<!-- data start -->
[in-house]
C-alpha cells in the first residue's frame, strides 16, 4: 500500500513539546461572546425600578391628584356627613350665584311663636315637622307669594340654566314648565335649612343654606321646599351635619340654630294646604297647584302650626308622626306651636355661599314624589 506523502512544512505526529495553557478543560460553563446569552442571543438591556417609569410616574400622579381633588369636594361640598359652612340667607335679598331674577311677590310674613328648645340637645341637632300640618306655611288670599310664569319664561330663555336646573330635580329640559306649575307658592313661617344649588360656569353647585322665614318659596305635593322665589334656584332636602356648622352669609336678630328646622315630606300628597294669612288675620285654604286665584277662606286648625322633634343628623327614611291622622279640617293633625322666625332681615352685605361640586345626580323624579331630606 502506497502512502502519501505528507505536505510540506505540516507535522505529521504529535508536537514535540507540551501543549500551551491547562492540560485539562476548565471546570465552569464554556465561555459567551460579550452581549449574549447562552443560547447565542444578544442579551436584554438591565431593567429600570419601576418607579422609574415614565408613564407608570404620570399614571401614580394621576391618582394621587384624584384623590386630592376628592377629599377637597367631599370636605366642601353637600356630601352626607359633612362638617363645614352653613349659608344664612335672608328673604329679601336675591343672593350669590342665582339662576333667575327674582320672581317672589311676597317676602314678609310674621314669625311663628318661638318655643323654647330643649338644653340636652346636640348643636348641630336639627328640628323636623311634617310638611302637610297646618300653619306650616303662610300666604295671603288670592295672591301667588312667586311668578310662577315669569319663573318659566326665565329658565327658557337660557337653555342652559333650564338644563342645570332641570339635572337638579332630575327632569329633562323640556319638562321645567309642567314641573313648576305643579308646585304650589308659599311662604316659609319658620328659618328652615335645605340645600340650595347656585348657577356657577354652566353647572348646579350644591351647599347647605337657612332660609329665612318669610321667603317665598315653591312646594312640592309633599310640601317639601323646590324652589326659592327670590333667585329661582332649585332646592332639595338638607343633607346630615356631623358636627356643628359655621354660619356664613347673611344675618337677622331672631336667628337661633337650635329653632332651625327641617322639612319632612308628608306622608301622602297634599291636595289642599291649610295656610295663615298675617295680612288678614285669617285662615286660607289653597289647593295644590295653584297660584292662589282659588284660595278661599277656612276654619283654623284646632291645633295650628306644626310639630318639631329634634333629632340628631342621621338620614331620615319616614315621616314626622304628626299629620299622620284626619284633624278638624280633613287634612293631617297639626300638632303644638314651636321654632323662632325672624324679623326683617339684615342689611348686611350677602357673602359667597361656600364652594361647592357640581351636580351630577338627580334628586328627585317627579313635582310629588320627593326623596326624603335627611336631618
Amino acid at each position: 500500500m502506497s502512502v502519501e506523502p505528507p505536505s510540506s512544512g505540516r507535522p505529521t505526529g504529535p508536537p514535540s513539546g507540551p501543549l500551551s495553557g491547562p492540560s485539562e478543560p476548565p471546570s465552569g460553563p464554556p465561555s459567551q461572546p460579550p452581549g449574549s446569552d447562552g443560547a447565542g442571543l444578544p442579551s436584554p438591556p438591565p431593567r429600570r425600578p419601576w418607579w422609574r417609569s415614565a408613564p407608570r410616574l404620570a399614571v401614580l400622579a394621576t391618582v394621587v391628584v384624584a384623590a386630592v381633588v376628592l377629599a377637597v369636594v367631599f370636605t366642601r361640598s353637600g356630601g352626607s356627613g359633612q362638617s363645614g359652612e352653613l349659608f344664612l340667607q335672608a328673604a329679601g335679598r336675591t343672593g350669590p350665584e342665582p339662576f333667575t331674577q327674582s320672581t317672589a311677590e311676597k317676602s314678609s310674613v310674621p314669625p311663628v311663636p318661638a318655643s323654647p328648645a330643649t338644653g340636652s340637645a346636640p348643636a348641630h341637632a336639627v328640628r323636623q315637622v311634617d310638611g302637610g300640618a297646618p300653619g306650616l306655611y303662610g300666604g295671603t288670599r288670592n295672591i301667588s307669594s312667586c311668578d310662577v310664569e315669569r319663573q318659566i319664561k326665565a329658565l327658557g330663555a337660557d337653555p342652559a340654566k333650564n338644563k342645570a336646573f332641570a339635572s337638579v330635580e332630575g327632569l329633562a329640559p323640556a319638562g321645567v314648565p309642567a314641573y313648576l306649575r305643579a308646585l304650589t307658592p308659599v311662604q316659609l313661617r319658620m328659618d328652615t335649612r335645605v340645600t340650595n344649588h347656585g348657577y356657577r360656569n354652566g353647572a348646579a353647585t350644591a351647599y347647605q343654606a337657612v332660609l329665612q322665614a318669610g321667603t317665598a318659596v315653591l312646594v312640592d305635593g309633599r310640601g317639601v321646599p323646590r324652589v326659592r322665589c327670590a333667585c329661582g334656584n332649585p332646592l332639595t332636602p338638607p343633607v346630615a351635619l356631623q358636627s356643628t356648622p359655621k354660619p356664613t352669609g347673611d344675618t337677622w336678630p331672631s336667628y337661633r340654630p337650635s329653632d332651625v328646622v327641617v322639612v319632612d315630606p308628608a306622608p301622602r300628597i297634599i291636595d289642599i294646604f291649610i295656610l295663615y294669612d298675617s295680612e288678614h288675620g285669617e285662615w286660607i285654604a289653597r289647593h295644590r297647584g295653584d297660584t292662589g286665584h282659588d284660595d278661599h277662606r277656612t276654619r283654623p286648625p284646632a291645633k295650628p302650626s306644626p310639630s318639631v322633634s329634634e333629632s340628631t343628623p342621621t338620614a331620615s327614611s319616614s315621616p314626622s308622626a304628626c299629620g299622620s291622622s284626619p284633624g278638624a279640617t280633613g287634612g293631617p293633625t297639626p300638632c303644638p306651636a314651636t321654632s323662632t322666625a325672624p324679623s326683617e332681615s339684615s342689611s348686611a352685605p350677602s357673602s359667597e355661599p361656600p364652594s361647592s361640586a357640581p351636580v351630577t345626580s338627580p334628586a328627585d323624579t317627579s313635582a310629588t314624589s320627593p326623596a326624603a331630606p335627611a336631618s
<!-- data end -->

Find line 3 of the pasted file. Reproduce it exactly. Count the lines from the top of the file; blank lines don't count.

Amino acid at each position: 500500500m502506497s502512502v502519501e506523502p505528507p505536505s510540506s512544512g505540516r507535522p505529521t505526529g504529535p508536537p514535540s513539546g507540551p501543549l500551551s495553557g491547562p492540560s485539562e478543560p476548565p471546570s465552569g460553563p464554556p465561555s459567551q461572546p460579550p452581549g449574549s446569552d447562552g443560547a447565542g442571543l444578544p442579551s436584554p438591556p438591565p431593567r429600570r425600578p419601576w418607579w422609574r417609569s415614565a408613564p407608570r410616574l404620570a399614571v401614580l400622579a394621576t391618582v394621587v391628584v384624584a384623590a386630592v381633588v376628592l377629599a377637597v369636594v367631599f370636605t366642601r361640598s353637600g356630601g352626607s356627613g359633612q362638617s363645614g359652612e352653613l349659608f344664612l340667607q335672608a328673604a329679601g335679598r336675591t343672593g350669590p350665584e342665582p339662576f333667575t331674577q327674582s320672581t317672589a311677590e311676597k317676602s314678609s310674613v310674621p314669625p311663628v311663636p318661638a318655643s323654647p328648645a330643649t338644653g340636652s340637645a346636640p348643636a348641630h341637632a336639627v328640628r323636623q315637622v311634617d310638611g302637610g300640618a297646618p300653619g306650616l306655611y303662610g300666604g295671603t288670599r288670592n295672591i301667588s307669594s312667586c311668578d310662577v310664569e315669569r319663573q318659566i319664561k326665565a329658565l327658557g330663555a337660557d337653555p342652559a340654566k333650564n338644563k342645570a336646573f332641570a339635572s337638579v330635580e332630575g327632569l329633562a329640559p323640556a319638562g321645567v314648565p309642567a314641573y313648576l306649575r305643579a308646585l304650589t307658592p308659599v311662604q316659609l313661617r319658620m328659618d328652615t335649612r335645605v340645600t340650595n344649588h347656585g348657577y356657577r360656569n354652566g353647572a348646579a353647585t350644591a351647599y347647605q343654606a337657612v332660609l329665612q322665614a318669610g321667603t317665598a318659596v315653591l312646594v312640592d305635593g309633599r310640601g317639601v321646599p323646590r324652589v326659592r322665589c327670590a333667585c329661582g334656584n332649585p332646592l332639595t332636602p338638607p343633607v346630615a351635619l356631623q358636627s356643628t356648622p359655621k354660619p356664613t352669609g347673611d344675618t337677622w336678630p331672631s336667628y337661633r340654630p337650635s329653632d332651625v328646622v327641617v322639612v319632612d315630606p308628608a306622608p301622602r300628597i297634599i291636595d289642599i294646604f291649610i295656610l295663615y294669612d298675617s295680612e288678614h288675620g285669617e285662615w286660607i285654604a289653597r289647593h295644590r297647584g295653584d297660584t292662589g286665584h282659588d284660595d278661599h277662606r277656612t276654619r283654623p286648625p284646632a291645633k295650628p302650626s306644626p310639630s318639631v322633634s329634634e333629632s340628631t343628623p342621621t338620614a331620615s327614611s319616614s315621616p314626622s308622626a304628626c299629620g299622620s291622622s284626619p284633624g278638624a279640617t280633613g287634612g293631617p293633625t297639626p300638632c303644638p306651636a314651636t321654632s323662632t322666625a325672624p324679623s326683617e332681615s339684615s342689611s348686611a352685605p350677602s357673602s359667597e355661599p361656600p364652594s361647592s361640586a357640581p351636580v351630577t345626580s338627580p334628586a328627585d323624579t317627579s313635582a310629588t314624589s320627593p326623596a326624603a331630606p335627611a336631618s